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7 Keys Series: Board Member Orientation – Hitting the Ground Running? (Or Just Hitting the Ground?)

By Patton McDowell

Patton McDowell, CFRE

Patton McDowell, CFRE

It is the last thing any Executive Director or advancement professional wants to hear, especially from one of your most engaged board members.

While serving as Vice President for University Advancement at Queens University of Charlotte, I was fortunate to be a part of an institution featuring a very engaged and committed board of trustees representing a broad cross-section of the Charlotte region.  One talented trustee was particularly effective and a big champion of our advancement efforts.  So, you can imagine my shock when he said:

 “You know, Patton, I love serving on this board. But it took me about a year to figure out what was going on and how to plug in.”

Yikes! It wasn’t just a functional responsibility that was missed – an entire year of potential effectiveness was wasted from someone who wanted to help and be more involved.  It was a real wakeup call, and it led to the development of the following steps to board orientation to ensure it wouldn’t happen again:

  • Avoid the Three Ring Binder Syndrome – Fancy binders full of content is important for the very studious individual, but most volunteers are unwilling to read an encyclopedia of such material.  Consider the creation of a simple, one-page summary that describes the programming, financial picture and fund development activities, so the new board member can understand current conditions and be effective immediately.
  • Orient to the Rule of Threes – Getting mired in the details of unfamiliar content is frustrating for a new board member.  Consider prioritizing focus on three things for new board members to review and understand.  What are the three things to look for on a financial report?  What are the three milestone events for the organization each year?  What are the top three program opportunities?  Narrow the scope to make it digestible, encouraging greater understanding and exploration as time goes on.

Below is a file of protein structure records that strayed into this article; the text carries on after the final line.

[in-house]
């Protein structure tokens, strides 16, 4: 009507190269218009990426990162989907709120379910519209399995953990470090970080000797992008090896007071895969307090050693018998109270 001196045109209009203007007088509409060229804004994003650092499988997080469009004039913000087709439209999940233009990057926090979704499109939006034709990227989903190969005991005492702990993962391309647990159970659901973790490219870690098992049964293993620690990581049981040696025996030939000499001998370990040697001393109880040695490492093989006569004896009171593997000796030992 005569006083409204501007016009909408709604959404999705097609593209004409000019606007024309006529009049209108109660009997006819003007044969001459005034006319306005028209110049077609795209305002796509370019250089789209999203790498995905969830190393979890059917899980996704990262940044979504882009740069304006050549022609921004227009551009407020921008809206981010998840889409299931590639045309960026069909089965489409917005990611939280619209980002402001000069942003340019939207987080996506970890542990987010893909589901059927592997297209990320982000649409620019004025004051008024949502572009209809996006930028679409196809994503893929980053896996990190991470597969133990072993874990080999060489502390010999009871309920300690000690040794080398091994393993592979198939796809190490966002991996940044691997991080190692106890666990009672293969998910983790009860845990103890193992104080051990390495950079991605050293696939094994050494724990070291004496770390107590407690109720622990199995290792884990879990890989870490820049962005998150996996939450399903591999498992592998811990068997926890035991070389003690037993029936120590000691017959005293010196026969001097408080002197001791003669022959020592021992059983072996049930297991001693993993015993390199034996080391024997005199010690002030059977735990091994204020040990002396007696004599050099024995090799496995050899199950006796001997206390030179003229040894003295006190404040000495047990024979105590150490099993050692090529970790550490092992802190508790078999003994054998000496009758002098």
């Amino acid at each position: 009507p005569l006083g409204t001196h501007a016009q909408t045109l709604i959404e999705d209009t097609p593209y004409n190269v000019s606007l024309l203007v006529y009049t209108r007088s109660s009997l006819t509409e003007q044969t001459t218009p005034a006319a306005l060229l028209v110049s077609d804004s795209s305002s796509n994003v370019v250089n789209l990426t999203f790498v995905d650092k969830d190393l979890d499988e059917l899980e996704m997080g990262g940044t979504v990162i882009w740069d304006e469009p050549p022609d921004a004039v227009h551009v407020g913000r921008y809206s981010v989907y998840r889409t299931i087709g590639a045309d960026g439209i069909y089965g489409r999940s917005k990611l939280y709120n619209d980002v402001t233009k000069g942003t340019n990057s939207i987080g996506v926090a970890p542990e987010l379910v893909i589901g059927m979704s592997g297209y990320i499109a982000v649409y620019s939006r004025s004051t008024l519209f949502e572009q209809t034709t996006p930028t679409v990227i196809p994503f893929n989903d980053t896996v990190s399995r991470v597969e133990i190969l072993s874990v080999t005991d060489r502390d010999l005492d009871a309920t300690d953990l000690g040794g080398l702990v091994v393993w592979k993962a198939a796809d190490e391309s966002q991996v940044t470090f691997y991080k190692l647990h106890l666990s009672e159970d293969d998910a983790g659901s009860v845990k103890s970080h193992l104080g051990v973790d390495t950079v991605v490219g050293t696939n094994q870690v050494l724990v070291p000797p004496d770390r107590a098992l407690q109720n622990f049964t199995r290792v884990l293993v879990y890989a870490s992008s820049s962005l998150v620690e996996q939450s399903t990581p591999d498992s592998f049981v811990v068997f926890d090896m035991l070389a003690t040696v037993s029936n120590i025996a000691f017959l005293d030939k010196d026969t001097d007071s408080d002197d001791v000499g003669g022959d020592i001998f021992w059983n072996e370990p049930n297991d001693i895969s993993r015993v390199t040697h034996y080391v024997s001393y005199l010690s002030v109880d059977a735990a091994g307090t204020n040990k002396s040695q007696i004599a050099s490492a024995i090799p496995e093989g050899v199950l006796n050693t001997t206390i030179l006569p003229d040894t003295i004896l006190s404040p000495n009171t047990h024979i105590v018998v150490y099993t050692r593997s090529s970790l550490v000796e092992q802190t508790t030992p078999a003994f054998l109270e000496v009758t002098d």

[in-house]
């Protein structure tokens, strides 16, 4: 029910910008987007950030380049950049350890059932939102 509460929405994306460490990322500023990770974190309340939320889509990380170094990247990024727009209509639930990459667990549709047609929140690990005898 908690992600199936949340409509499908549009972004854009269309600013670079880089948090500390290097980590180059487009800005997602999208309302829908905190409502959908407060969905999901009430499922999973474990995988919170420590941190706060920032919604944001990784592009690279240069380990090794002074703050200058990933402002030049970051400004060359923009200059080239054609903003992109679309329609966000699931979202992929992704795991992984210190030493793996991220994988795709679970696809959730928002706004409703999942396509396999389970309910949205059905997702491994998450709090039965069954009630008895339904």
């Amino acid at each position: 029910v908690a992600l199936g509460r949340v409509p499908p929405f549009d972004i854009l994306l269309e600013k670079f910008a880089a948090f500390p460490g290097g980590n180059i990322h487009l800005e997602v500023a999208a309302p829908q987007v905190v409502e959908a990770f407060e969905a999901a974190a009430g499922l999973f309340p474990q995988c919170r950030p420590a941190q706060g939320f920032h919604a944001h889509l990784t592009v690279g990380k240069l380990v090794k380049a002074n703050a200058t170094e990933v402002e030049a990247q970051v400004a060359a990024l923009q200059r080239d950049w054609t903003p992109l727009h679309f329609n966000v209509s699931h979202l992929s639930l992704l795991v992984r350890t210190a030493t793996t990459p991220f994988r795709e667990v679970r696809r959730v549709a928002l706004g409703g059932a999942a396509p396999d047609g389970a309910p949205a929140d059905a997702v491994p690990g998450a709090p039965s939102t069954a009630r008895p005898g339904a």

• Create a Tour and Staff Introduction – It is important that a new board member meet the management team and understand the organization through their eyes.  A tour of the organization needn’t be exhaustive, but should allow board members to ask questions and see firsthand the impact of the work.
  • Encourage Sector Understanding – An effective board member will have an understanding of the sector. Set the tone of being a student of the industry or sector.  Identify a handful of comparable nonprofits and provide a profile to the new board member.  Identify aspirational organizations and indicate why they are the best in class.
  • Identify a Board Buddy – Some board members simply feel alone for the first year or two.  Creating a formal buddy system ensures that each new board member is paired with a veteran volunteer.  Engagement outside of the board room is encouraged, allowing for questions that might not be asked in a full board setting.
  • Have the Fundraising Talk – A classic mistake is waiting to have the discussion about giving expectations.  Board members need to understand the various ways they might participate, from the annual fund to planned giving and events.  New board members should understand the fundraising calendar, so they aren’t surprised when they are asked to purchase tickets to an event soon after making an annual fund gift, for example.
  • Engage in Leadership Discussion – It is never too early to begin the discussion regarding a leadership track.  If a new board member expresses interest in one day serving on the executive committee, that individual’s tenure can be shaped that way from the start.

It goes without saying that an engaged, educated board member is much more effective than one who is not.  And yet, we hear about “disengaged boards” as if that is entirely a function of individual responsibility and not a systemic failure.  It could be both, and there is something you can do about it.